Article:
Making EM bokashi bran a quart at a time
The EM America recipe for EM bokashi bran produces vast heaping quantities of the stuff, and requires fifty pounds of wheat bran!!! Even the smaller retailer-provided instructions begin with eight or ten pounds of bran. Bran takes up a fair amount of space for its weight: At seven plus cups per pound of bran, ten pounds is something like five gallons—which is a larger volume than my trash can, apartment-dweller that I am. And that’s before you consider mixing space or the way bran expands as it absorbs fluid.
It is, however, perfectly possible to make EM bokashi bran without first clearing enough space to raise a barn. (Or even a garden shed. -G-)
My wheat bran, I think I mentioned, came from the bulk section at Sun Harvest. $0.69/lb. list price. That’s a much better deal than the small packages in the cereal aisle, at $2.19/10 oz., and even if you’re only fermenting occasional small buckets, you might as well make at least a pound of EM bokashi bran at a time.
Why? This is why I write about “practical minimum volumes” instead of simply minimums: sometimes, while smaller is possible, it doesn’t make much sense. You could make EM bokashi bran a pint at a time, but why bother? It takes the same amount of time and effort. Cost? Bran is cheap! And bokashi bucket fermentation is far more likely to be successful if you’re generous, even profligate, with your EM bokashi bran.
My current bucket is 3.5 gallons. It’s just about half full, and there’s already more than a cup of EM bokashi bran in there—more than recommended, but not by much. If you only have a pint of EM bokashi bran on hand, you may be reluctant to add a scoop for luck. To toss in some more because those leftovers had cream sauce. To pre-apply in a holding bucket...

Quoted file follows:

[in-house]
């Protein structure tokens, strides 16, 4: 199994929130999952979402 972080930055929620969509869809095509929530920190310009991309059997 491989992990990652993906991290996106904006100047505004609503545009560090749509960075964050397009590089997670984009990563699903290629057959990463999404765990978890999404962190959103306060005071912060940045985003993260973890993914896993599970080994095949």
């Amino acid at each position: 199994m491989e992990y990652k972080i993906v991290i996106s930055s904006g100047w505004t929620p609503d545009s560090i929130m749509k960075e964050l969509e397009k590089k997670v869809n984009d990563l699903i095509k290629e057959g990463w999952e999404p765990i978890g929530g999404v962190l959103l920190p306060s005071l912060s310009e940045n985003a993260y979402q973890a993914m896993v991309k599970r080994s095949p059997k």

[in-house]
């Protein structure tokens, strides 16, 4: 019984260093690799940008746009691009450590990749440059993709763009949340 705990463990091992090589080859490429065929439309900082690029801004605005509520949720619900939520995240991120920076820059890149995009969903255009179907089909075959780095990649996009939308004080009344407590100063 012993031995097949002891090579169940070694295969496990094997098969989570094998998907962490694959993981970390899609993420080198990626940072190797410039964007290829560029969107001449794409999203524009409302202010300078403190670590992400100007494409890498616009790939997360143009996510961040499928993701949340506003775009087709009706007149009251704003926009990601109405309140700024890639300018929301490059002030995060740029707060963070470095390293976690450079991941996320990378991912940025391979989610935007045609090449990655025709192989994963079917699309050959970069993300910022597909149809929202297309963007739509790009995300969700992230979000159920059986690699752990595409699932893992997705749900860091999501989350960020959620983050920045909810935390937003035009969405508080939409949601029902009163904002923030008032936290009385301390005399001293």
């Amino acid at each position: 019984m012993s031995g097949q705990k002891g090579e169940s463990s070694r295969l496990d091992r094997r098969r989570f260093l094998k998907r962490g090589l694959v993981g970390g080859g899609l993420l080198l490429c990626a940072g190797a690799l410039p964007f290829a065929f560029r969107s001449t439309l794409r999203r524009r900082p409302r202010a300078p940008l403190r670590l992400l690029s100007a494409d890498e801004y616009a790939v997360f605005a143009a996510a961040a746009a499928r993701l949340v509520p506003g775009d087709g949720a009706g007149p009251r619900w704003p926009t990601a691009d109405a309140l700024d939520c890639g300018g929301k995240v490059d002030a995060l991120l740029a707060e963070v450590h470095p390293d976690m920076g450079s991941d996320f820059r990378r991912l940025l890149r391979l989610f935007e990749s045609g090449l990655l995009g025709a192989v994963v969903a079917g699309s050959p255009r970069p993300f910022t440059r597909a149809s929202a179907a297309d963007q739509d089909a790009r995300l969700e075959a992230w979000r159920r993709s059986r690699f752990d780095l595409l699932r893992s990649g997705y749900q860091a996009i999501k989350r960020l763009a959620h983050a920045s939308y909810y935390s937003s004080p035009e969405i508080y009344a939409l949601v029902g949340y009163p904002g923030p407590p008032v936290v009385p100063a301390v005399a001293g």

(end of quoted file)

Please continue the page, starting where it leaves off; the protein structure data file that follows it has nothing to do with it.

By all means, go ahead and ferment EM bokashi bran in smaller containers if you can’t spare a big bucket for the month or haven’t anywhere to put one; but you might as well mix up as large a batch as you’re likely to need. The make-at-home instructions include drying the post-ferment bran for storage; assuming you have the space for that, you could make enough EM bokashi bran for the year, all at once.
Me, I’m not so into the drying, and it’s not actually required if the EM bokashi bran will be used soon. Sources differ about just how long the undried product can be held without spoiling or losing effectiveness, and I’ll post about it if/when I manage to spoil some, but it won’t be a baby batch that happens to! One pound of EM bokashi bran at a time is right for my needs: it’s enough for at least two apartment-sized buckets, can be mixed up in the kitchen in a single container, without fuss or any need for odd utensils, and gets used quickly enough that there’s no need to worry about drying it.
To make one baby batch of EM bokashi bran:
Mix 1 tablespoon molasses into
1 cup warm water. When thoroughly blended, add
1 tablespoon EM-1 inoculant fluid.
Pour into 1 pound wheat bran or other inert carrier and mix well. Seal container and set aside three to four weeks before using; ready when coated with an even layer of white mycelium. DO NOT OPEN TO CHECK ON EM BOKASHI BRAN until at least two weeks have passed (warm season in zone 8b, add time for colder seasons/climes).
*Note: for my bulk bran, 1 pound = 7.2 cups dry. I’m not that precise, seven to seven and a quarter cups works just fine. Mix it in a container that looks about a third again too large for the dry bran, as it will expand as it absorbs water. (One of those plastic 34.5 oz coffee canisters is pretty much ideal.)
Thanks to Scott I, who, in the comment section of someone else’s blog-post on bokashi, was kind enough to post an apartment-sized recipe conversion.